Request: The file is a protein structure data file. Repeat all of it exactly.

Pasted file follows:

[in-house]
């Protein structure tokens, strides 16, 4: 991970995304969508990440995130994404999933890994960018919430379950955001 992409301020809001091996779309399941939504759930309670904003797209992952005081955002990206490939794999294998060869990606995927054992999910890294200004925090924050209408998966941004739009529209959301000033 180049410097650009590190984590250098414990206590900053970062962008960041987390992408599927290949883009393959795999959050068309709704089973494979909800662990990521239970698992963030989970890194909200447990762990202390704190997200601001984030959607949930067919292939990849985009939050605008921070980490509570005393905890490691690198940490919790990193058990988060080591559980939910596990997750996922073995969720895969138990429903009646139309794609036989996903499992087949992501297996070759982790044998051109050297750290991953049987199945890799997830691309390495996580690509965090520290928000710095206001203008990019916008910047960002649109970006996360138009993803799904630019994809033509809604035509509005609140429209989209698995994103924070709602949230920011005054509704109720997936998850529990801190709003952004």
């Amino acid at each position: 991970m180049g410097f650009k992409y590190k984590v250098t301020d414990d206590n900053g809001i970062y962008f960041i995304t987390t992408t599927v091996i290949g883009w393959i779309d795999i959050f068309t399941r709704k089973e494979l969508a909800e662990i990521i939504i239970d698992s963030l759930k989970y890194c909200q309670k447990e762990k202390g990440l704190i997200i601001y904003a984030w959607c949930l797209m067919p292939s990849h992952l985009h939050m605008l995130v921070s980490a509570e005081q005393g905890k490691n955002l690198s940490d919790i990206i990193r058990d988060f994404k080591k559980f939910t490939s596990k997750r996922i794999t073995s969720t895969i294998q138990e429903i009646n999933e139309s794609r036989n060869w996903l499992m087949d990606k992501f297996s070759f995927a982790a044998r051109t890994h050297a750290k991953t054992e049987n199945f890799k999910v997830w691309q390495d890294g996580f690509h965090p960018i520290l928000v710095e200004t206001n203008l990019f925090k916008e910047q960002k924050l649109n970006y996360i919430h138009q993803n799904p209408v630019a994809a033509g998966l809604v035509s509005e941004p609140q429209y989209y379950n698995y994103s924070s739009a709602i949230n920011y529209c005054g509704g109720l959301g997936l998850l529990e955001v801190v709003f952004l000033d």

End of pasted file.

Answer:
[in-house]
């Protein structure tokens, strides 16, 4: 991970995304969508990440995130994404999933890994960018919430379950955001 992409301020809001091996779309399941939504759930309670904003797209992952005081955002990206490939794999294998060869990606995927054992999910890294200004925090924050209408998966941004739009529209959301000033 180049410097650009590190984590250098414990206590900053970062962008960041987390992408599927290949883009393959795999959050068309709704089973494979909800662990990521239970698992963030989970890194909200447990762990202390704190997200601001984030959607949930067919292939990849985009939050605008921070980490509570005393905890490691690198940490919790990193058990988060080591559980939910596990997750996922073995969720895969138990429903009646139309794609036989996903499992087949992501297996070759982790044998051109050297750290991953049987199945890799997830691309390495996580690509965090520290928000710095206001203008990019916008910047960002649109970006996360138009993803799904630019994809033509809604035509509005609140429209989209698995994103924070709602949230920011005054509704109720997936998850529990801190709003952004």
């Amino acid at each position: 991970m180049g410097f650009k992409y590190k984590v250098t301020d414990d206590n900053g809001i970062y962008f960041i995304t987390t992408t599927v091996i290949g883009w393959i779309d795999i959050f068309t399941r709704k089973e494979l969508a909800e662990i990521i939504i239970d698992s963030l759930k989970y890194c909200q309670k447990e762990k202390g990440l704190i997200i601001y904003a984030w959607c949930l797209m067919p292939s990849h992952l985009h939050m605008l995130v921070s980490a509570e005081q005393g905890k490691n955002l690198s940490d919790i990206i990193r058990d988060f994404k080591k559980f939910t490939s596990k997750r996922i794999t073995s969720t895969i294998q138990e429903i009646n999933e139309s794609r036989n060869w996903l499992m087949d990606k992501f297996s070759f995927a982790a044998r051109t890994h050297a750290k991953t054992e049987n199945f890799k999910v997830w691309q390495d890294g996580f690509h965090p960018i520290l928000v710095e200004t206001n203008l990019f925090k916008e910047q960002k924050l649109n970006y996360i919430h138009q993803n799904p209408v630019a994809a033509g998966l809604v035509s509005e941004p609140q429209y989209y379950n698995y994103s924070s739009a709602i949230n920011y529209c005054g509704g109720l959301g997936l998850l529990e955001v801190v709003f952004l000033d």